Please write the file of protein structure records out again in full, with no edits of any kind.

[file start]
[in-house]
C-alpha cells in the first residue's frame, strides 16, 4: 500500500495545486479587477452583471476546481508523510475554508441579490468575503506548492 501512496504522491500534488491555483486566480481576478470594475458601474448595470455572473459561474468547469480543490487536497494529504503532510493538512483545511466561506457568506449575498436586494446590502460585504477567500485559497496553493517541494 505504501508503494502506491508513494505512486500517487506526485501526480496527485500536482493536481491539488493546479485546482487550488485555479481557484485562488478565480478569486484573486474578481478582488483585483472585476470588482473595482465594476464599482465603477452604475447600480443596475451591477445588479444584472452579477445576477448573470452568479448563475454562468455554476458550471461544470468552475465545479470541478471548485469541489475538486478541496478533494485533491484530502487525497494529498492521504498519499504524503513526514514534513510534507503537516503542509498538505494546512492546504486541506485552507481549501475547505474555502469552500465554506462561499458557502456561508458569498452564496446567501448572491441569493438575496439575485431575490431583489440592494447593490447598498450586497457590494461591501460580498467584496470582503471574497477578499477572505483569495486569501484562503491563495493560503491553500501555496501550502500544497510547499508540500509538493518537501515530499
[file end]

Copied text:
[in-house]
C-alpha cells in the first residue's frame, strides 16, 4: 500500500495545486479587477452583471476546481508523510475554508441579490468575503506548492 501512496504522491500534488491555483486566480481576478470594475458601474448595470455572473459561474468547469480543490487536497494529504503532510493538512483545511466561506457568506449575498436586494446590502460585504477567500485559497496553493517541494 505504501508503494502506491508513494505512486500517487506526485501526480496527485500536482493536481491539488493546479485546482487550488485555479481557484485562488478565480478569486484573486474578481478582488483585483472585476470588482473595482465594476464599482465603477452604475447600480443596475451591477445588479444584472452579477445576477448573470452568479448563475454562468455554476458550471461544470468552475465545479470541478471548485469541489475538486478541496478533494485533491484530502487525497494529498492521504498519499504524503513526514514534513510534507503537516503542509498538505494546512492546504486541506485552507481549501475547505474555502469552500465554506462561499458557502456561508458569498452564496446567501448572491441569493438575496439575485431575490431583489440592494447593490447598498450586497457590494461591501460580498467584496470582503471574497477578499477572505483569495486569501484562503491563495493560503491553500501555496501550502500544497510547499508540500509538493518537501515530499